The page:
Ask Jessica

Fi­nan­cial trou­bleshooter Jessica Gorstwilliams is here to help you with your money prob­lems

The Sunday Telegraph - Money & Business - - Readers’ Letters -

Am I too late for pen­sion free­dom?

I in­quired of my pen­sion provider, Aviva, to take out my pen­sion pot as per the Gov­ern­ment’s new rules in 2015. I was told that I could not have it as I had taken out an an­nu­ity in 2002. Why can­not the an­nu­ity be can­celled and my money re­turned? Af­ter all, it is still my money and why then should they take it when I die? I am 77. It is only a small an­nu­ity.

DC, SOUTH YORKS Gen­er­ally the as­sump­tion in your let­ter that the un­der­ly­ing fund of an an­nu­ity is still ac­ces­si­ble to the an­nu­i­tant is mis­lead­ing. Sign up for an an­nu­ity and, af­ter any cool­ing-off pe­riod has passed, the money that bought it is usu­ally ir­re­triev­able.

Dif­fer­ent rules may ap­ply in some cir­cum­stances where small sums are in­volved but Aviva doesn’t al­low cash­ing in of its small an­nu­ities for var­i­ous rea­sons, mainly to do with com­plex­ity – for ex­am­ple, a customer’s health could be a sig­nif­i­cant fac­tor in de­ter­min­ing the amount they might re­ceive. If it has de­te­ri­o­rated since buy­ing the an­nu­ity this would be likely to re­sult in a lower value be­ing paid.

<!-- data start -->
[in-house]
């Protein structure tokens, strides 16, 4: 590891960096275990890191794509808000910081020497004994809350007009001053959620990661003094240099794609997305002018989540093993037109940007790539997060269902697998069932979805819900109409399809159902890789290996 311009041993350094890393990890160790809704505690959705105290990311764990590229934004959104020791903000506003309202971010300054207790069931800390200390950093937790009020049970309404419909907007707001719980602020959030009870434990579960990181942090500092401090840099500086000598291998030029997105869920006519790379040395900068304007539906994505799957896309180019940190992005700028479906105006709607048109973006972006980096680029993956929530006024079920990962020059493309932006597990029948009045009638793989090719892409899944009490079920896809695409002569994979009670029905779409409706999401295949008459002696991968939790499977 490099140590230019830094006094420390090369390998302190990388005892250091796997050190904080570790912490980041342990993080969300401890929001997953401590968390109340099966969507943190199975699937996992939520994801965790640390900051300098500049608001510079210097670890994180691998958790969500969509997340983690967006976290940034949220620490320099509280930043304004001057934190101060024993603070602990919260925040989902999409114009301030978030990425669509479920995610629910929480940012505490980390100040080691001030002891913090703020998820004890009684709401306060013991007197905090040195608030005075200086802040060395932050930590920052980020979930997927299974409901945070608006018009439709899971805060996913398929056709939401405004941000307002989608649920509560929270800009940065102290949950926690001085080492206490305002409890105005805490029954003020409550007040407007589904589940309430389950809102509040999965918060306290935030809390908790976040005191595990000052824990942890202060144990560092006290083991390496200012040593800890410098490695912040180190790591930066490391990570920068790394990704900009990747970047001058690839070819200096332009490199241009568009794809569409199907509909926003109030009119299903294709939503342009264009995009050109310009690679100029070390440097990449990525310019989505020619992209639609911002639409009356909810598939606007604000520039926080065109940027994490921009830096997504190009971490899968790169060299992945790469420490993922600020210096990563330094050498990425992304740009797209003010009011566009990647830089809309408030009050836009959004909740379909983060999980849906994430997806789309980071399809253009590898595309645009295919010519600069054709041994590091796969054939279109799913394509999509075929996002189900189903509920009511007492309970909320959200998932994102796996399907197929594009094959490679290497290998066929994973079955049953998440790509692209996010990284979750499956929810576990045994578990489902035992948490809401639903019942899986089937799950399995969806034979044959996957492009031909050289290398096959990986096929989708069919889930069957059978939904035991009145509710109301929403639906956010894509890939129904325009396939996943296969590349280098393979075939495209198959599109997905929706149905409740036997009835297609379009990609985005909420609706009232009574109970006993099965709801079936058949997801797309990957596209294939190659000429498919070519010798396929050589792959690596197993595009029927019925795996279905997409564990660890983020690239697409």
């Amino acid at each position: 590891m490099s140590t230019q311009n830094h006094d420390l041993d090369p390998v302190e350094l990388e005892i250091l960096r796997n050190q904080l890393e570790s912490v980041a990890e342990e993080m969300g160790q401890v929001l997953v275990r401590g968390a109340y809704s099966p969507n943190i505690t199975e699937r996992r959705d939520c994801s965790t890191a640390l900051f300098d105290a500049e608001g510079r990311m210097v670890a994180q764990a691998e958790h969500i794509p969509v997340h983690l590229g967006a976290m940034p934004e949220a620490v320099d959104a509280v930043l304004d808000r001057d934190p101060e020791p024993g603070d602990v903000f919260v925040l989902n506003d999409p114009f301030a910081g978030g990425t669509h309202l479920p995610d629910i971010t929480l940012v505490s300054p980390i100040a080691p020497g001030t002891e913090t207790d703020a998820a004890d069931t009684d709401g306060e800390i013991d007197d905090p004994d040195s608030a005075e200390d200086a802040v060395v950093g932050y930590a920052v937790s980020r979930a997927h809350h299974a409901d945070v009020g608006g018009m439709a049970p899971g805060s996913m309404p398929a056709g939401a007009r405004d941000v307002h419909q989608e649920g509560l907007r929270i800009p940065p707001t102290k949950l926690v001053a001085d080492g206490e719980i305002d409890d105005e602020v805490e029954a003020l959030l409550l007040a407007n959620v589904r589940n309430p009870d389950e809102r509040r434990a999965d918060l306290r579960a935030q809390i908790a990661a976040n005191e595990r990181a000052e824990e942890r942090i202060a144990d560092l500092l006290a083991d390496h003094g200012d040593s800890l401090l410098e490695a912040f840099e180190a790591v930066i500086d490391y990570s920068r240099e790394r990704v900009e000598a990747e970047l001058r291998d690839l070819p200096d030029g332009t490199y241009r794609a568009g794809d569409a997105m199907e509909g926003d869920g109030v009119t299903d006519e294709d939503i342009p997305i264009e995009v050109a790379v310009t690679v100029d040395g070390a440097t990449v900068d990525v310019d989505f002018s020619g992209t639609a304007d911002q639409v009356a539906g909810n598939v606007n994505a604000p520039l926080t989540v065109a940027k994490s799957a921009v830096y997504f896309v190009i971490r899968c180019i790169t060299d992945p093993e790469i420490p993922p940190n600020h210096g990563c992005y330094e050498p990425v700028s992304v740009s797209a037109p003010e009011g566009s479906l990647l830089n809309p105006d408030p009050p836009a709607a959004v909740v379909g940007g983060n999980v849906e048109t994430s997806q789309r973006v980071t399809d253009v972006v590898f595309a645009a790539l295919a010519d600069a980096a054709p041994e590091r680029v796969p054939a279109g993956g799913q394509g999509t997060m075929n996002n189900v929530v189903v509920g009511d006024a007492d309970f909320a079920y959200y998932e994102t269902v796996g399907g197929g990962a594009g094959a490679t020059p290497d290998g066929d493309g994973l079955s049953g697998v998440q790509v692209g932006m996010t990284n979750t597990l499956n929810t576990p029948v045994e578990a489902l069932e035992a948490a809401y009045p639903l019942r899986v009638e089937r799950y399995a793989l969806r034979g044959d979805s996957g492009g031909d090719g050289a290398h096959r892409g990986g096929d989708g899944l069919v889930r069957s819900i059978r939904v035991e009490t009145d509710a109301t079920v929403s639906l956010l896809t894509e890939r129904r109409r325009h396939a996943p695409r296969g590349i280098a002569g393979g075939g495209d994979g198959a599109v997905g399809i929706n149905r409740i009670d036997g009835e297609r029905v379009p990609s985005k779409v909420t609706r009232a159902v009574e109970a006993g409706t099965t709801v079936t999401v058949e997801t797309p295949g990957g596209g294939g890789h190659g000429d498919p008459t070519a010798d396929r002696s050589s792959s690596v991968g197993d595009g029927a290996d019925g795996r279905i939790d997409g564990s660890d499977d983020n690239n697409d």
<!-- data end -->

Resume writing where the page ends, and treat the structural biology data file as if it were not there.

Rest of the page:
You had an Aviva pen­sion, from which, in 2002, you took £7,292 tax-free cash. The resid­ual fund of £46,376 was used to buy a life­time an­nu­ity pay­ing £3,350 a year in monthly in­stal­ments. This any­way puts it out­side the small pot cat­e­gory.

Nev­er­the­less, be­fore you wrote to me, an Aviva ad­viser had in­cor­rectly told you that you could cash in the an­nu­ity. Then this was cor­rected but the wrong in­for­ma­tion left you feel­ing un­cer­tain.

Aviva says that this was an iso­lated in­ci­dent where the call han­dler didn’t re­alise the pen­sion was al­ready in pay­ment.

Con­fu­sion may also have arisen in that the Gov­ern­ment did toy with al­low­ing peo­ple to take the cap­i­tal from larger an­nu­ities but it then back­tracked.

As it stands the free­dom to take pen­sion savings as a lump sum, which came into ef­fect on April 6 2015, usu­ally does not ap­ply to money that has al­ready been used to buy an an­nu­ity.

A spokesman for Aviva said: “We’re sorry Mr C was told the wrong in­for­ma­tion. While this was an iso­lated in­ci­dent, this isn’t the level of service we aim to pro­vide our cus­tomers. We’ve apol­o­gised and of­fered £200 as a ges­ture of good­will.”

Three weeks on though there was still no sign of the £200 and you had been told only by me, not Aviva, that it was be­ing of­fered. Aviva told me a let­ter had been sent but hadn’t ar­rived. You def­i­nitely did not re­ceive it.

Mean­while af­ter I spoke to Aviva again the money was sup­posed to have been paid into your ac­count. It wasn’t and when I asked why I was told it had been over­looked.

You say you can check if some­thing has been paid into your ac­count only by trav­el­ling 12 miles to the near­est bank branch as you don’t do in­ter­net or tele­phone bank­ing. You have checked now and it has in­deed ar­rived at last.

Aviva gave a reader false hope an an­nu­ity could be cashed in

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